With fairytale-like castle hotels, ski resorts and ice bars situated in the heart of the Canadian Rockies, Alberta meetings offer a complete sense of escape in winter and summer months. This was certainly the case this past February at The Gathering brand-marketing event, which included 800 people—with speakers from the top brands in the world—from over 500 marketing organizations, held at the Fairmont Banff Springs.
Our group hobnobbed with conference attendees to get a feel for what hosting an event here would be like. The answer: “This environment is spectacular,” says Jonathan Mildenhall, CMO for Airbnb and a speaker at the event. “I genuinely feel that this place is an inspiration and spectacular space to have your imagination stimulated. There’s something about looking at the view and walking around these grounds that gave me such a positive energy before getting on stage.”
The 764-room Fairmont Banff Springs, built to look like a Scottish baronial castle, spotlighted the tourism potential of the Canadian west in the late 19th century. Groups meeting at the property can choose between the on-site conference center and grand banquet halls, such as Mount Stephen Hall, whose massive ceilings, stained-glass windows and glazed stone floors make it ideal for Medieval-themed events.
There are 10 restaurants available (six during the winter season) at the property, but Executive Chef JW Foster can work with groups on creative dining settings. For example, there’s a demonstration kitchen located in the Authentically Local Wine Store, where the chef can cook in front of attendees or provide culinary classes for groups. For a little R&R, attendees won’t want to miss the hotel’s Willow Stream Spa, created to mimic the hot springs that attracted travelers more than 100 years ago. Three waterfalls, a mineral pool and an outdoor hot tub provide the ultimate sanctuary and backdrop to Alberta meetings.
About a 45-minute drive from downtown Banff stands the massive 548-room Fairmont Chateau Lake Louise. What was originally just a one-story log cabin was turned into a retreat that Cornelius Van Horne envisioned for the outdoor adventurer, especially with its location on the lake’s shore. Known as the birthplace of Canadian mountaineering, the retreat quickly became an ideal stomping ground for climbers to come and take guided tours into the towering summits.
Today, adventurous Alberta meetings include guided cross-country skiing, snowshoeing and hiking day and night. In the summer, the emerald waters of Lake Louise provide a picturesque setting, while in the winter, groups can don ice skates from the hotel and glide atop the lake. Meeting planners will also love the ice bar for hosting opening receptions. Positioned along the lake, attendees can bundle up and drink mulled wine and hot buttered rum here.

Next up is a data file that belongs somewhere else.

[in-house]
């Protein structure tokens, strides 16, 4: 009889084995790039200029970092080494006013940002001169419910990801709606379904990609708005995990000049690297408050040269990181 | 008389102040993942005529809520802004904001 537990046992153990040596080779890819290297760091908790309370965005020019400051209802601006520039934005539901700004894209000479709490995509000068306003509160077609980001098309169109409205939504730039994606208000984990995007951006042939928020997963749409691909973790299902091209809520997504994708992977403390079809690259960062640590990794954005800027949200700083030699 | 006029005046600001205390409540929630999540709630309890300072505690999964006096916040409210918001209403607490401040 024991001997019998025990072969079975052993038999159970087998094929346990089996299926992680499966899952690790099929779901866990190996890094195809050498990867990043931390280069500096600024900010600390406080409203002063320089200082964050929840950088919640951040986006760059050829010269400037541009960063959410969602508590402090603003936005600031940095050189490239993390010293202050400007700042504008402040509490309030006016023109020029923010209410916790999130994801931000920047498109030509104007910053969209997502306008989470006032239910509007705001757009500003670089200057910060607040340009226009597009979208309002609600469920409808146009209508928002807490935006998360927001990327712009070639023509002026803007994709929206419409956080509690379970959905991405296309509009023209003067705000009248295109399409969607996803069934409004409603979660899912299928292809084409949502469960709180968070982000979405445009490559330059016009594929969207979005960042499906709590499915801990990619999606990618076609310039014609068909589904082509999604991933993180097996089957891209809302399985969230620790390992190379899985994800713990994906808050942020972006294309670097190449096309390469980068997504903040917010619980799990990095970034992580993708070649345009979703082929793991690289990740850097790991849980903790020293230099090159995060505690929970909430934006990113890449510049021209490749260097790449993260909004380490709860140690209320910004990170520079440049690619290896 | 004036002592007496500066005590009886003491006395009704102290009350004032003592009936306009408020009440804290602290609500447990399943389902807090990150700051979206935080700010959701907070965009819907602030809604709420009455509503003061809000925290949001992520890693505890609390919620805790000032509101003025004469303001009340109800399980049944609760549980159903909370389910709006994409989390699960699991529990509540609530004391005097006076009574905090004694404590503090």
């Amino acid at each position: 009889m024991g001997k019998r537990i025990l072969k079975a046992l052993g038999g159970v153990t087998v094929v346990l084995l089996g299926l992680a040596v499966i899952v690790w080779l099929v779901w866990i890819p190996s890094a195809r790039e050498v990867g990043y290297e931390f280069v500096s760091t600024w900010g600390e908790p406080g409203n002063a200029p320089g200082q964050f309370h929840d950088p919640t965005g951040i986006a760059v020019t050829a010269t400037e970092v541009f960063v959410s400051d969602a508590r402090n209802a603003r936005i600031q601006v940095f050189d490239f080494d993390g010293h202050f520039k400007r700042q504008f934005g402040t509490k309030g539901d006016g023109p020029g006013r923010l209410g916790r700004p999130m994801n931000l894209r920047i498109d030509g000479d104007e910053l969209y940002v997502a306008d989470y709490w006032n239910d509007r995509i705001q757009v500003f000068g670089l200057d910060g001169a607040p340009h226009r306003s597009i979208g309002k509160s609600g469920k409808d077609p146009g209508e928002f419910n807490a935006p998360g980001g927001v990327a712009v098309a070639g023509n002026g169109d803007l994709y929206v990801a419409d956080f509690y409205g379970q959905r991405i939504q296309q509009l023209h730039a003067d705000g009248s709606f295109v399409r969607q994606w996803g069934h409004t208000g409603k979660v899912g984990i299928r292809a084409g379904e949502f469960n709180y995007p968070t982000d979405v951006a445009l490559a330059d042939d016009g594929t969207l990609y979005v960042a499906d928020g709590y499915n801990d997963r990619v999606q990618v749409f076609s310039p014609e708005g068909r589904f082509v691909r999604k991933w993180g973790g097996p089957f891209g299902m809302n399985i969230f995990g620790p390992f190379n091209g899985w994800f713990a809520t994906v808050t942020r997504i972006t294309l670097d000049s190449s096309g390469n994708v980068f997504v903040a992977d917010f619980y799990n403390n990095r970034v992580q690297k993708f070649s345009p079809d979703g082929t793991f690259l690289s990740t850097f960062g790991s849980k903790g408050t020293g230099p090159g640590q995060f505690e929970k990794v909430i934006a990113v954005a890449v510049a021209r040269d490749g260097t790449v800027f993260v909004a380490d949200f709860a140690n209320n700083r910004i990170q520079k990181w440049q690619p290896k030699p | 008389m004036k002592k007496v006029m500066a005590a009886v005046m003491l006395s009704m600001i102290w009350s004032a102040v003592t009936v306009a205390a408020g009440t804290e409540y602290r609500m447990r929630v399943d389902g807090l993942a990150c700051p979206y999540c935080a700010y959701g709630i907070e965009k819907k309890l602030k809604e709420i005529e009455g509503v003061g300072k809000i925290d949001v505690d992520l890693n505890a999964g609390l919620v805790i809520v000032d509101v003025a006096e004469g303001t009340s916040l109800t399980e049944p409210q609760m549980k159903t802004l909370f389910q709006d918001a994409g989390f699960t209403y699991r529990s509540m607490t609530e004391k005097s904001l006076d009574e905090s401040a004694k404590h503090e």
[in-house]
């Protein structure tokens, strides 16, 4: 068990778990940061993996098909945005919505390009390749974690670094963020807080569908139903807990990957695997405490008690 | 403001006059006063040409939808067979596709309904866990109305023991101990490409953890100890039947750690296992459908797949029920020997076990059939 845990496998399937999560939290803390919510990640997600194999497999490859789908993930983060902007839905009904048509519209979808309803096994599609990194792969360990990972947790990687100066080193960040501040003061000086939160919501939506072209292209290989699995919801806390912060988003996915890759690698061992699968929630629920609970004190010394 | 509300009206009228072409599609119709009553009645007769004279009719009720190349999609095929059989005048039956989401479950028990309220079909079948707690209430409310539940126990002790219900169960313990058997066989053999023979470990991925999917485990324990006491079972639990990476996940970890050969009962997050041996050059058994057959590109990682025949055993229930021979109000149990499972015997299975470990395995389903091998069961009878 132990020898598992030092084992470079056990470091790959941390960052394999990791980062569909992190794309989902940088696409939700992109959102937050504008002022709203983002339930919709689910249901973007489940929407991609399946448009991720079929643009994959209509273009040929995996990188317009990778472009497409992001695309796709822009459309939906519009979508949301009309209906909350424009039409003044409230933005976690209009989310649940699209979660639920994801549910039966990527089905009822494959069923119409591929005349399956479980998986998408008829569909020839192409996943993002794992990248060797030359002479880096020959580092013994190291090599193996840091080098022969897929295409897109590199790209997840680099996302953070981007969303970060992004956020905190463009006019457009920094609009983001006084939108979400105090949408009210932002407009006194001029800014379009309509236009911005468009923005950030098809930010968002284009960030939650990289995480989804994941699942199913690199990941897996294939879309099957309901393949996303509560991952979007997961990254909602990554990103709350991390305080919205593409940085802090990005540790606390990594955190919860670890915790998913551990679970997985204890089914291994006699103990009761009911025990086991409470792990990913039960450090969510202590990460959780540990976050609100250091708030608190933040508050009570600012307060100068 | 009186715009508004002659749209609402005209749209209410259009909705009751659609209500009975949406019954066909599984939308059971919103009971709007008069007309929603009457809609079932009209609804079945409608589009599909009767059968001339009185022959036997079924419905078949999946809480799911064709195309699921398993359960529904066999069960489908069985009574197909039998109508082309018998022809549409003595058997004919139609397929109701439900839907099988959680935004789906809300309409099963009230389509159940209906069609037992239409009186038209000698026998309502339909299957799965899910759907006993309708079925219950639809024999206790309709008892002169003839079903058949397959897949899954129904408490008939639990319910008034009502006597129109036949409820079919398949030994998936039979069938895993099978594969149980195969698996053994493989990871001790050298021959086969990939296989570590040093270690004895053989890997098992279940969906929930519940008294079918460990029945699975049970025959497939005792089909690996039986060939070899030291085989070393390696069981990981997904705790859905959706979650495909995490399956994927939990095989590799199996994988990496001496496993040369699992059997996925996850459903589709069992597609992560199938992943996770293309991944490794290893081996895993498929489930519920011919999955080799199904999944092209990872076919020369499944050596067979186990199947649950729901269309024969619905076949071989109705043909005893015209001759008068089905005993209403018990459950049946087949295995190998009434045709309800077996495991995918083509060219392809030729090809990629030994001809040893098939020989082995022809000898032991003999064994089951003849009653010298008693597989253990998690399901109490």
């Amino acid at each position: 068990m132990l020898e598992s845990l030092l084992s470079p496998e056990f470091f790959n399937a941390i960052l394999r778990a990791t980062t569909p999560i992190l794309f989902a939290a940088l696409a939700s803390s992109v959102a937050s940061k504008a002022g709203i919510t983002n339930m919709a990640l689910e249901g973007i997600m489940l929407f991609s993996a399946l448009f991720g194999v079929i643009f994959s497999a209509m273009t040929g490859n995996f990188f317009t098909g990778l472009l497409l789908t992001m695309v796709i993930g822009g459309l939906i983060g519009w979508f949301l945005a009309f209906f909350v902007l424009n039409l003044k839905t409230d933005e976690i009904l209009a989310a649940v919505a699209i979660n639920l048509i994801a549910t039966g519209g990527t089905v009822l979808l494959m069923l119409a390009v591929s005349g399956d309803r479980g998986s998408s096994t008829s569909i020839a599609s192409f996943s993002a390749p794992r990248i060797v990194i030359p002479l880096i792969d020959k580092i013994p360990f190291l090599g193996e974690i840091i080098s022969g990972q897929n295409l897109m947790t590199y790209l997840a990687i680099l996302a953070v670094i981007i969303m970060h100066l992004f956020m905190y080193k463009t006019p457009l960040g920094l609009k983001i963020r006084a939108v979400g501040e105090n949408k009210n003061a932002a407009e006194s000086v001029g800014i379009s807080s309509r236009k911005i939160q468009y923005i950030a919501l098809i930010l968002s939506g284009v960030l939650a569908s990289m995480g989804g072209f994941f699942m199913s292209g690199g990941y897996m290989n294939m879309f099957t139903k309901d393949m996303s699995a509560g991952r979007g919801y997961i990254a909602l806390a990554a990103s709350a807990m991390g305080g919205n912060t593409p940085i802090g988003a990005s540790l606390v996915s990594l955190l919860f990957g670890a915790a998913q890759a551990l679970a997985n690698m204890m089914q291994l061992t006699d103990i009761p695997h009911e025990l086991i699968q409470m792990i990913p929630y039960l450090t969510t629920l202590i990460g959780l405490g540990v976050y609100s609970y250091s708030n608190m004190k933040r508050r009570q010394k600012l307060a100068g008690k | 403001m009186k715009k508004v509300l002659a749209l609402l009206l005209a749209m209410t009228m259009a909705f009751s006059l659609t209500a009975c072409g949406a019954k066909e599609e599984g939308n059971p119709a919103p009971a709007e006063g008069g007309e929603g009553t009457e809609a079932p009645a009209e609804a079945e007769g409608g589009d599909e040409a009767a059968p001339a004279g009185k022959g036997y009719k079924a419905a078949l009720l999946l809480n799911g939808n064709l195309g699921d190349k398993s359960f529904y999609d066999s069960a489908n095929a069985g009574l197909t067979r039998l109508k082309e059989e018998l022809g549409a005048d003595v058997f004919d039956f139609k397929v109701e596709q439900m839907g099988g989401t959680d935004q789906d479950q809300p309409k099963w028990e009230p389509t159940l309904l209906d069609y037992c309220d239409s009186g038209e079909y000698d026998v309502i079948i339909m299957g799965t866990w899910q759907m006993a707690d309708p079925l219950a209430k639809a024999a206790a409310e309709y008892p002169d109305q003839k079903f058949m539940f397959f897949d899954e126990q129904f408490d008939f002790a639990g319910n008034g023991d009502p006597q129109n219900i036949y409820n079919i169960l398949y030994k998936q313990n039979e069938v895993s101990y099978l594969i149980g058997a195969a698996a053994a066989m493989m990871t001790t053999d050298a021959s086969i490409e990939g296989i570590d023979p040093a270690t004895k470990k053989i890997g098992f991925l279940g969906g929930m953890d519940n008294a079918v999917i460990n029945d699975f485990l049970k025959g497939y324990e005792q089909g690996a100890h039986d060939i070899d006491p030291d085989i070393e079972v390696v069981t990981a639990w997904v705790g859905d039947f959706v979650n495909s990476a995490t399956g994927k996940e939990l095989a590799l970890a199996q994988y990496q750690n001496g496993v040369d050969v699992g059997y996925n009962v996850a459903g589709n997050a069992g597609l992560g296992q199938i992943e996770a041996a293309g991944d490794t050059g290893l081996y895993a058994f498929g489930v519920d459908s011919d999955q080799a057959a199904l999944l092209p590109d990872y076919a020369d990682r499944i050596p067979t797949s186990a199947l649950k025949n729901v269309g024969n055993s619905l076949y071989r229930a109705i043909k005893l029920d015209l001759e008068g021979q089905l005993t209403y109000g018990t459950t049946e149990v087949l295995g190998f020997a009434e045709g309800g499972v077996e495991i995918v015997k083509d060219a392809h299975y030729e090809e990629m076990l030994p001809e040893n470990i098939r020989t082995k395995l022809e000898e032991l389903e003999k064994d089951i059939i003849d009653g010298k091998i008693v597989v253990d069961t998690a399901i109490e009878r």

Taking the group inside, the hotel offers innovative culinary experiences such as the Vinyl Diner, the brainchild of Executive Chef David MacGillivray. Smaller groups can meet inside the kitchen where MacGillivray and his culinary team cook a multi-course meal to a perfectly curated playlist, created by the chef from his very own record collection. Classic hits from Aretha Franklin, David Bowie and The Eagles set the tone and encourage attendees to sing or even dance along.
Hotel staff can also organize a horse-drawn sleigh ride for attendees to be transported to the nearby Brewster Cowboy’s Barbecue and Dance Barn. To get into the Western spirit, the barn staff can organize everything from line-dancing instruction to a gunfighters stunt show to bringing in a horse for the CEO to make a grand entrance. The barn’s signature Hip of Beef dinner also introduces attendees to the province’s famous Alberta beef, aged and roasted to perfection.
Considered a UNESCO National Heritage Site—one of about 100 in the world that’s not a cultural site—and considered the fourth most-visited national park on the planet, Banff National Park offers a variety of activities for attendees to explore year round.
In the wintertime, attendees can go skiing, snowboarding or snowshoeing at one of the area’s many mountain resorts. At Sunshine Village, groups of about 70 can even stay at Sunshine Mountain Lodge—the only ski-in, ski-out hotel in the national park. Dogsledding is another way for attendees to get outside amidst the winter atmosphere. Kingmik Dog Sled Tours can take six sleds out at a time (with two people in each sled), giving attendees a ride with a musher (dogsled driver) and eight dogs through the snow before taking turns at mushing themselves. The company can organize three tours a day, taking a total of 36 people out.
“Even if your group isn’t able to experience dogsledding firsthand, due to time, budget or season, the dogsled experts can come to speak to a group about how a dogsled team makes a perfect analogy for leadership and teamwork in the corporate setting,” says Karin Wallace, regional director, Alberta for Cantrav Services, a local DMC.
For more low-key groups, downtown Banff provides a picturesque alpine village setting for attendees to dine, shop or even check out some live music. The Banff Collective owns restaurants such as The Maple Leaf, Bison Mountain Bistro, Park Distillery, Balkin and the recently opened High Roller, which features six bowling lanes and two bocce ball courts. Meeting planners can work with Banff & Lake Louise Tourism to organize a dine-around in downtown, where all of the restaurants are located within walking distance of each other.